(English) Labor & Delivery Must-Haves

(English) Don’t forget a thing!

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(English)

Getting ready for your new baby’s arrival is an exciting time, but we know the amount of things piling up on your to-do list can feel overwhelming. To help ease your preparation (and, hopefully, stress levels too), we’re going over what you should keep in mind when planning for labor and delivery. We’ll also discuss the importance of creating your birth plan (we have a handy template below that you can follow!), and provide you and your support person with your very own hospital bag checklists. Read on to help you both get your ducks (or ducklings!) in a row for your baby’s delivery.

When Should You Plan For Your Delivery?

The answer to this common question is simple: It’s entirely up to you. However, there is one caveat. Be sure to leave plenty of time before your due date in case your little one makes a surprise entrance. A good rule of thumb to follow is getting into the nitty-gritty of your labor and delivery preparations in your second trimester (a.k.a. the “honeymoon” period). This is because it will likely be when your morning sickness subsides—but also before your belly is big enough to cause much discomfort. 

What Preparation Should Be Done Before Delivery?

One of the most important items you should prepare in the months before your baby’s delivery is a birth plan. Think of it as a one-stop doc that informs your support partner and medical staff of your preferences during labor and delivery. There can be quite a lot to think about, so, to help, we’ve created this template you can easily download, print, and fill out.

Another way to get ready is by doing your research and learning as much as you can about the phases of your baby’s delivery—before, during, and after. You can do this online, by speaking with your OB/GYN, and by signing up for educational labor and delivery classes. They can help shed light on what to expect, as well as give you a chance to have a mommy-to-be support group—it may also come in handy if you want to “nanny share” or arrange playdates down the road.

Classes can cover a range of topics, such as the Lamaze method, which teaches you to focus on your breathing, massage, and labor support. They may also cover the Bradley method: an emphasis on forgoing medication during childbirth and, instead, focusing on deep breathing. Some classes may cover both methods along with others, but all tend to focus on ways to help you have a successful labor and delivery in as comfortable a way as you can.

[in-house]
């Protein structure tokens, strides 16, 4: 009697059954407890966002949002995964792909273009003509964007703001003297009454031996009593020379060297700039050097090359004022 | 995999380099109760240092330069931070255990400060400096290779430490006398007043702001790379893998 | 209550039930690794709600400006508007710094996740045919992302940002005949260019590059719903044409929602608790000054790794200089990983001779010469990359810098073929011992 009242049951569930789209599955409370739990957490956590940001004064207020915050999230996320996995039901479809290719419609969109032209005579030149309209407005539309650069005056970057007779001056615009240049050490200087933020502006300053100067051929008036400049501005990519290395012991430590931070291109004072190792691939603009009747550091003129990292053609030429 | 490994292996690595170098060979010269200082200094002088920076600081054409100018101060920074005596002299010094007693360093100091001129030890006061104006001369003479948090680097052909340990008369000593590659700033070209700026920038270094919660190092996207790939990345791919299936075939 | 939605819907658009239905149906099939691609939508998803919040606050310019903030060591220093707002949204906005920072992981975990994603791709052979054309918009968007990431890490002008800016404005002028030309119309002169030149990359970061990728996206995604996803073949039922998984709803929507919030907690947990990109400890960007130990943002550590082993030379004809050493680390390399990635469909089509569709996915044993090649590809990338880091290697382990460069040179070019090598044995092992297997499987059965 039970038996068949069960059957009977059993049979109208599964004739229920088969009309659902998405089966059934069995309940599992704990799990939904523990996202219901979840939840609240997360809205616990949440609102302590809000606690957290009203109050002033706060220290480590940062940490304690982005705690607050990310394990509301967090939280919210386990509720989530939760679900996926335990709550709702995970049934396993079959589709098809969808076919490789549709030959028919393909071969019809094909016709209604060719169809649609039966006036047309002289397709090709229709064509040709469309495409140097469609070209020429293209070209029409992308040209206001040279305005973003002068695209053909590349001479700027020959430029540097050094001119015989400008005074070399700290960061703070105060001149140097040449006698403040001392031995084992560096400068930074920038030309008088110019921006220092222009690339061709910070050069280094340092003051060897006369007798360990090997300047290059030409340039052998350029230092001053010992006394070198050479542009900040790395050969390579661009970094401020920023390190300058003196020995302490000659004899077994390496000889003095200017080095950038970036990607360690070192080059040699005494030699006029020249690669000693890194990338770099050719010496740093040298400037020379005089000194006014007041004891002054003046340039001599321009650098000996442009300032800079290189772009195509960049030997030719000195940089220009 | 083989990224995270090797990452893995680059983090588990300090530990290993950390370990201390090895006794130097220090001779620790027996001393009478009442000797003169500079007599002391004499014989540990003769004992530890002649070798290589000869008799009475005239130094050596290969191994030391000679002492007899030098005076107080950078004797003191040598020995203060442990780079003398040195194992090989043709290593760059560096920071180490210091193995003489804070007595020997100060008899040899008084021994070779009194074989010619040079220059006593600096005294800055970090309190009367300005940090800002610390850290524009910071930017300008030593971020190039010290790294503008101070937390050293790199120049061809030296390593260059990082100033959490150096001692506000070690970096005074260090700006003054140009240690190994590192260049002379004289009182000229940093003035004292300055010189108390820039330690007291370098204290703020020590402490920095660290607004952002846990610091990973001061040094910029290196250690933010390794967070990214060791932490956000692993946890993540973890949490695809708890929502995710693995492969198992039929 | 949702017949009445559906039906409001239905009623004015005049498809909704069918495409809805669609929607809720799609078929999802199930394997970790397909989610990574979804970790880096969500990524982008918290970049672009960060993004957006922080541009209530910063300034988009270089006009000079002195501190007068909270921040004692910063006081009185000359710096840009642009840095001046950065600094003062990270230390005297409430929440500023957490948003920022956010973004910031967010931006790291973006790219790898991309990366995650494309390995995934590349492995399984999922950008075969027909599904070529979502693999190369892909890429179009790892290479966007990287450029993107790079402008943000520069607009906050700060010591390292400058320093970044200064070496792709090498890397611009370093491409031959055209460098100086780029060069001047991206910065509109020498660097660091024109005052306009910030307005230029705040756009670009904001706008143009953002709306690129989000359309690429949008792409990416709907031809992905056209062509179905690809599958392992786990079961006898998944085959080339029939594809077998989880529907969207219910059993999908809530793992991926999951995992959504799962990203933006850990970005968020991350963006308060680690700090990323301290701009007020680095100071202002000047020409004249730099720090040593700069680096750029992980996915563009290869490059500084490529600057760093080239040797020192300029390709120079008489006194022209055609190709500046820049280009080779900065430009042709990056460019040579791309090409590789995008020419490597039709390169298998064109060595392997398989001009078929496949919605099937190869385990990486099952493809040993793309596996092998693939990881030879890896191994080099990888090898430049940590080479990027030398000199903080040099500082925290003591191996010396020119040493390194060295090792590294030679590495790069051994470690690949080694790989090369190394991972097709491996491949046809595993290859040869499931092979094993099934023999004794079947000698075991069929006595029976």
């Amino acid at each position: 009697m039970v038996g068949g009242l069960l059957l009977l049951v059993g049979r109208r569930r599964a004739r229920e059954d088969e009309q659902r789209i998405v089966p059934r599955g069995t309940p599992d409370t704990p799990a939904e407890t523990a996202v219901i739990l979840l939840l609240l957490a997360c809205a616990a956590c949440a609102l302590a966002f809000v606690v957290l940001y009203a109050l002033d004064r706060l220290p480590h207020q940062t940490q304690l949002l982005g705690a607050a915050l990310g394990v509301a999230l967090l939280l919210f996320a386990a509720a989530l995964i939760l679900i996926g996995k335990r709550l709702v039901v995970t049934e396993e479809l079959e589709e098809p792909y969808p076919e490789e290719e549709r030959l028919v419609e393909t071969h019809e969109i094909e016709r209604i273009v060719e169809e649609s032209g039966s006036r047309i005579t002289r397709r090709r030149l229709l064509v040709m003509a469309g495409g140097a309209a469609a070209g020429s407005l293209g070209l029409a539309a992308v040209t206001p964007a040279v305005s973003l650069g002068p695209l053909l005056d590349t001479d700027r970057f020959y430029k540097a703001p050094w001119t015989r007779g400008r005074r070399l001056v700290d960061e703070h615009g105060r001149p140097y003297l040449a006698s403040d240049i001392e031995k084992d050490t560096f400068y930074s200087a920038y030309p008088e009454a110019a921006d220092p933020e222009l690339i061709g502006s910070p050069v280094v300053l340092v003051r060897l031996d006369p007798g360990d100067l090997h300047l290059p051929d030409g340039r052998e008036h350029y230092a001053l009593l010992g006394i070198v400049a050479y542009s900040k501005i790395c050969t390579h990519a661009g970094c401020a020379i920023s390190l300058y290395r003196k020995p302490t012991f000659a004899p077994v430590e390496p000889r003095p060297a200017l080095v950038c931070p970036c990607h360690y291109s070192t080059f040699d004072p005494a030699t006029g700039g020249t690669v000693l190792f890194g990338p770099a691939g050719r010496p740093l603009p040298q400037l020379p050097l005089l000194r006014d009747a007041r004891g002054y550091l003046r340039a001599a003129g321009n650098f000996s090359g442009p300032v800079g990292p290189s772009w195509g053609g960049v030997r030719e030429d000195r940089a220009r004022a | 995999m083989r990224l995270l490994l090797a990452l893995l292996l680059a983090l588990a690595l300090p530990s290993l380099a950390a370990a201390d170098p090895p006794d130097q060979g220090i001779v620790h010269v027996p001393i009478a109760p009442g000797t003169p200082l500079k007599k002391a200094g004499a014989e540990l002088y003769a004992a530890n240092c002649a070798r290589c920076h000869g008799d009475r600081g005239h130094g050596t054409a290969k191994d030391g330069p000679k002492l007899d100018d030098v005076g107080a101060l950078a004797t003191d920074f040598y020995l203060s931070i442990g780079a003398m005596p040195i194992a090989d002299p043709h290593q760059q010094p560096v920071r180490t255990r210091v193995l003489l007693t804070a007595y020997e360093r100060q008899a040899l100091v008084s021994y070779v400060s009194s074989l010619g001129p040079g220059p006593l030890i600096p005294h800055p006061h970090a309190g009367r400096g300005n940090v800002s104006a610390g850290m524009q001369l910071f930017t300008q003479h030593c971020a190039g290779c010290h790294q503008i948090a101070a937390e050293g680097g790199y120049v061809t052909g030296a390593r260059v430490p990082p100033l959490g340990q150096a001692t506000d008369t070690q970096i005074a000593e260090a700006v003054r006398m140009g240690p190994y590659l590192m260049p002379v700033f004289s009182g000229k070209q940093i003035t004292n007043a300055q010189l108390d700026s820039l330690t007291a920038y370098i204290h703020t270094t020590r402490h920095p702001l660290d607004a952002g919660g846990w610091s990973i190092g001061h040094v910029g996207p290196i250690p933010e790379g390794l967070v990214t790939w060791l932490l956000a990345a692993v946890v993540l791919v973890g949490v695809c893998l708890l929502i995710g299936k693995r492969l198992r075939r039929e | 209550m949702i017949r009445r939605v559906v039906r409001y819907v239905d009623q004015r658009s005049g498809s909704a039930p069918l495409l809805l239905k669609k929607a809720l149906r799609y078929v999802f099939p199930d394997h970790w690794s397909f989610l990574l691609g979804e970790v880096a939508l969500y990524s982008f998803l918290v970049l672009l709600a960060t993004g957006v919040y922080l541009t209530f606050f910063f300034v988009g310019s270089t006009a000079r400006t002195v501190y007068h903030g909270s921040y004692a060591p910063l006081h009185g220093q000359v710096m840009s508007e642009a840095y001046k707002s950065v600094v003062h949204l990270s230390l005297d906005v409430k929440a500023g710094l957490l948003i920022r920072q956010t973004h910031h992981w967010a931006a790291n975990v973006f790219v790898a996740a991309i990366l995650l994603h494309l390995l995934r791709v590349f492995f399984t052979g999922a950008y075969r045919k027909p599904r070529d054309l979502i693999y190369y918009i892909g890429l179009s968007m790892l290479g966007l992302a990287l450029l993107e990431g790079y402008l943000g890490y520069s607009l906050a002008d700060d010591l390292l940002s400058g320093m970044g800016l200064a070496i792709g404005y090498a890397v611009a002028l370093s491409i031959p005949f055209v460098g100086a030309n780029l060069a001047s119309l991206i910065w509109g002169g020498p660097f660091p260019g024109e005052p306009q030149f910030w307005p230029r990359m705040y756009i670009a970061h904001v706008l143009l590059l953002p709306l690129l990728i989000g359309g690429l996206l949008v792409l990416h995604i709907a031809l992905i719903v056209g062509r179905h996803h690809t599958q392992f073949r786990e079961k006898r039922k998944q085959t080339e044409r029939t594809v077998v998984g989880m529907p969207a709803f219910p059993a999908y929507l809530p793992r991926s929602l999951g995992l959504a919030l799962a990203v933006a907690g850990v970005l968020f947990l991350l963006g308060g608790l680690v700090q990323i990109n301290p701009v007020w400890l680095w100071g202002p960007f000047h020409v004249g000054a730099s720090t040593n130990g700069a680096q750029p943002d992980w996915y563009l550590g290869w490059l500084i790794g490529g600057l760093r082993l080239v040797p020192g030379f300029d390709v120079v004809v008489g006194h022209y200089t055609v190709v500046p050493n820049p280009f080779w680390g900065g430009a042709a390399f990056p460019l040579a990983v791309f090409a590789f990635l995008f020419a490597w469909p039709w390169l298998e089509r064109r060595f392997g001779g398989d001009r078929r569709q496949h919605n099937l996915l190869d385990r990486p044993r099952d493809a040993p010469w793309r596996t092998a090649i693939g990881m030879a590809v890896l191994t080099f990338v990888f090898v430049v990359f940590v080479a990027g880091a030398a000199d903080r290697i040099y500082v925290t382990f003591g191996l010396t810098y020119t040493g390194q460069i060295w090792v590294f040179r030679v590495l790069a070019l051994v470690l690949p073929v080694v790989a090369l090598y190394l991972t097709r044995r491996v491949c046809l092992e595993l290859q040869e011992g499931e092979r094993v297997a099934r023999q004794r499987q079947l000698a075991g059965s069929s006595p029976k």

Ask in advance what topics will be covered and which methods will be discussed, as well as if they involve active participation, rather than ones that are more lecture-like. Also, be sure to check that the instructor is certified, has a childbirth philosophy that complements your own, and confirm if there are any COVID-19 restrictions. Also consider classes you can sign up for that teach parenting skills like infant care, breastfeeding, baby first aid, and CPR.

What Should I Pack In My Hospital Bag For Delivery?

Now comes the fun part: Getting your hospital bag in order! You can use the easy-to-follow hospital bag checklist below for yourself, your support partner, and for when your little one arrives.

Hospital bag checklist for yourself:

  • Folder With Birth Plan, ID, Insurance Card & Other Important Documents (including emergency contacts and who you want to be contacted upon your baby’s delivery)
  • Phone & Phone Charger
  • Lip Balm
  • Healthy Snacks
  • 3 or 4 Granny Panties
  • Maternity Bra
  • Night Gowns or Loungewear
  • A Comfy Robe
  • Fluffy Bath Towel
  • Your Own Pillow(s)
  • Headband or Hair Tie
  • Toiletries (including sanitary napkins)
  • Hand Sanitizer
  • Slippers or Non-Slip Socks
  • Entertainment (like music players, books, magazines, iPad, or tablet)
  • Birthing Tools (i.e. birthing stool, birth ball, peanut ball, squatting bar, or mirror)
  • Homecoming Outfit

Hospital bag checklist for your support partner:

  • Phone & Phone Charger
  • Money for food, drinks, and snacks (many hospitals don’t allow non-staff into their cafeterias due to COVID-19 restrictions)
  • Sleep- or Loungewear
  • Pillow and/or Blanket
  • Toiletries
  • Slippers or Non-Slip Socks
  • Camera or Video recorder
  • Entertainment

Hospital bag checklist for your new baby:

  • T-Shirt (instead of a onesie—you don’t want to cover their freshly cut umbilical cord)
  • Receiving Blanket
  • Hat
  • Homecoming Outfit
  • Bottle & Nipples
  • Pacifiers
  • Infants’ Mylicon Gas Relief Drops (safe for even the newest of newborns, our dye-free and original gas drops quickly break gas bubbles down to help your baby naturally release them)
  • Car Seat (be sure to have it checked to ensure that it’s properly installed at one of the places found here: http://www.nhtsa.dot.gov/cps/cpsfitting/index.cfm or http://www.seatcheck.org/. You can also call 1-866-SEAT-CHECK)

The hospital should provide diapers and everything else you and your infant will need during your stay.

What Helps Easy Labor & Delivery?

We get it: Labor and delivery are monumental. Not only is your body under a tremendous amount of physical stress, but they can also take an emotional toll as well. The best thing you can do is prepare yourself mentally, educationally, and physically. This includes going into childbirth armed with your birth plan and the above checklist. Being prepared can be the holy grail for many things in life, but especially when it comes to labor and delivery.

Next: Get prepared in other areas of your new journey with our nursery and diaper bag checklists.

Infirst

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